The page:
Monday, June 15, 2009

Green Cemetery

Interested in an eco-friendly burial? Have you considered a green cemetery? Many people find the idea intriguing, however, the effort to bring a green cemetery to Wisconsin (or the Midwest) still needs help. I serve on the Board of Advisors for the Trust for Natural Legacies. The organization is still conducting a land search, but hopes to have a functioning green cemetery soon. To learn more about TNL and green cemeteries, check out the most recent newsletter.

Saturday, June 13, 2009

Five Wishes

Often I will have clients or seminar attendees who ask me about the Five Wishes form. This is a form that is designed to take the legalese out of advance directives. Yes, it may be easier for the person to understand....but according to this blog post, it may also deminish the legal effect of the document. These documents may initially make estate planning more affordable, but not if in the end you need to hire a lawyer to do a guardianship or litigate a form. As I often say, it is less expensive to bring a lawyer in to set something up then to hire one to clean up a mess.

If you are thinking about advance directives, good for you. Just make sure you are investing your time and money into something that will hold up if needed.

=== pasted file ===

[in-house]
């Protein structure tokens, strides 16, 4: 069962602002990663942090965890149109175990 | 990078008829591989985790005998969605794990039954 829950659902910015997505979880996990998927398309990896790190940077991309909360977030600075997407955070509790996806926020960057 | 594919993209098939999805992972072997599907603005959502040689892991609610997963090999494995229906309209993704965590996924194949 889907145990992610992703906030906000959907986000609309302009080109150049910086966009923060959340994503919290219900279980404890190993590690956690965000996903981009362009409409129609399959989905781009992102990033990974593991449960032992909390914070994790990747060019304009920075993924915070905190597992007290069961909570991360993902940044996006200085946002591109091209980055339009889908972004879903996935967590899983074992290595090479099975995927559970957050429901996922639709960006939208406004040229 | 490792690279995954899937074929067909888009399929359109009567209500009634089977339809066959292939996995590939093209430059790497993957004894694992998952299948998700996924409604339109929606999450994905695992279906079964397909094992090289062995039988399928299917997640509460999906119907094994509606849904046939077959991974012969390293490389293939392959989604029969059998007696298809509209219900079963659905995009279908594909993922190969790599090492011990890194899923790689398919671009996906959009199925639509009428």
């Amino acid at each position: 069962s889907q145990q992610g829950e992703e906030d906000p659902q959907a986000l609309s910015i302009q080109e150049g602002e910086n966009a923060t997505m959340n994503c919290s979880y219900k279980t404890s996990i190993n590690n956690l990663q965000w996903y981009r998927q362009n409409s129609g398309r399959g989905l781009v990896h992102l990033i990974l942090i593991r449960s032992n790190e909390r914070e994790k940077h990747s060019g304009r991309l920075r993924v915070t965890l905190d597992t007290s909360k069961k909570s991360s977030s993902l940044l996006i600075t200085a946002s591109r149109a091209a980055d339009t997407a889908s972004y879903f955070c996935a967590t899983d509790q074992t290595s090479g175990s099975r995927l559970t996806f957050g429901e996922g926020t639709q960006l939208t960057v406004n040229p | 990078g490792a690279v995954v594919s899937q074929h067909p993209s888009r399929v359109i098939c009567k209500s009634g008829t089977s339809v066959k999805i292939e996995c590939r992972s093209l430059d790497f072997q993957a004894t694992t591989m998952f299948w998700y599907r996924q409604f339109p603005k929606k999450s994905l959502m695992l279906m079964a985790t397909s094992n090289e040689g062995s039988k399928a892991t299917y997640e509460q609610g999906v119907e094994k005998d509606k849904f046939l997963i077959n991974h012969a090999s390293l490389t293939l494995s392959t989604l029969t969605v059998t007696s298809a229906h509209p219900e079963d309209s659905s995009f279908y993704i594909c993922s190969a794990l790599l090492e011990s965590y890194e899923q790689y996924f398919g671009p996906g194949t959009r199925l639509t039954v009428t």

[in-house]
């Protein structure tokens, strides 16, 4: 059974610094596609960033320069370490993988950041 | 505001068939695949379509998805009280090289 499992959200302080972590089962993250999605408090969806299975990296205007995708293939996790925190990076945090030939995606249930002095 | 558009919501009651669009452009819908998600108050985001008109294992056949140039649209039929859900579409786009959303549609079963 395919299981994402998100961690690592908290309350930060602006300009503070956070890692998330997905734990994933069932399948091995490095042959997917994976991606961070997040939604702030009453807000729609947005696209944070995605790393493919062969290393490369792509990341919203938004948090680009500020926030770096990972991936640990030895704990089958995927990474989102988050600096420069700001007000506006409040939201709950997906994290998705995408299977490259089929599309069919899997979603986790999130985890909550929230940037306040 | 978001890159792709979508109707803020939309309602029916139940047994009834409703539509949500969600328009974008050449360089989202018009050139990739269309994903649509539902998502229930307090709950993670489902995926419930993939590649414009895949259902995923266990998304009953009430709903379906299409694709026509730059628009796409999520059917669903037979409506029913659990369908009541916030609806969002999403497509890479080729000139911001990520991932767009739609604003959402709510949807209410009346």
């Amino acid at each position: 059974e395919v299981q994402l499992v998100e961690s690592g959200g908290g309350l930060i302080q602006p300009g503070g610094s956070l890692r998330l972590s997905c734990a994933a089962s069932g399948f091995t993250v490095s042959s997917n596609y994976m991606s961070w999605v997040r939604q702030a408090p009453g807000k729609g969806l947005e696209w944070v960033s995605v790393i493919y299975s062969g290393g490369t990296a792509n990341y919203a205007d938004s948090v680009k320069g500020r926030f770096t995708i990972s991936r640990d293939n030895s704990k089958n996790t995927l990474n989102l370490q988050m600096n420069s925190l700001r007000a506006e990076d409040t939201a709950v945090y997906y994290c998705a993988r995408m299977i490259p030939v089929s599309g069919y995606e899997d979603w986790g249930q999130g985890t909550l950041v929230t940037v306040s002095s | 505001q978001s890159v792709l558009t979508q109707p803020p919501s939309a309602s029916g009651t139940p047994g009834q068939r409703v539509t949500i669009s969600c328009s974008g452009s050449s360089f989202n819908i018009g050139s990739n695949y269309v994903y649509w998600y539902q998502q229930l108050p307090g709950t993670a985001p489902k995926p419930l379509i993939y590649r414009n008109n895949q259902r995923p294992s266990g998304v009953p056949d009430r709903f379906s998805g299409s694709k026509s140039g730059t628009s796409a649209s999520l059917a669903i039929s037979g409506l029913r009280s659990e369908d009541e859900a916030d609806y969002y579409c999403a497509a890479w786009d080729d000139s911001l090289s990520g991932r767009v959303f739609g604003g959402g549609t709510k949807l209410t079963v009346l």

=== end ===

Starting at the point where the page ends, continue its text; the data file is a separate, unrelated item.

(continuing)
Long-term care insurance via the government

In this AP story, it appears that Senator Kennedy has proposed that working Americans can purchase a long-term care insurance policy from the government. The plan would cost $65/month, and pay (after 5 years) not less than $50/day.

Interesting idea. We'll have to see what comes out of Washington when all is said and done.

Wednesday, June 10, 2009

A Decline in Charitable Giving

Giving USA reports that charitable giving to all kinds of non-profits was down 5.7 percent in 2008. No surprise given the state of the economy. Despite the drop, Americans still donated $307 billion. NPR has a nice article on the topic. Giving may be down from the year before, but Americans still appear to be donating a large sum of money. As I previously wrote, if you are considering a donation, you may want to use www.charitynavigator.org to evaluate the organization.

Monday, June 1, 2009

Fees for TODs and PODs?

Reading listserve emails for the elder law section of the State Bar, I noticed one that said a client was just informed by a large brokerage house (unnamed) that they would now be charging fees for TODs (transfer on death). These forms, basically a beneficiary form, allow a person to name a person or persons who should receive the asset upon death. The beauty of these forms is that they (usually) allow a person to avoid probate....the assets transfer upon death. All that is needed is a death certificate and a form from the company. But, in this world of squeezed financial markets, fees appear to be popping up. The unnamed firm is charging $75 to have the form completed, $50 for each change, and $200 when the person dies.

I'm a frugal person, and this is not common practice...or at least it hasn't been. My advice, shop around for another broker. If they are charging for this, what else are they charging for?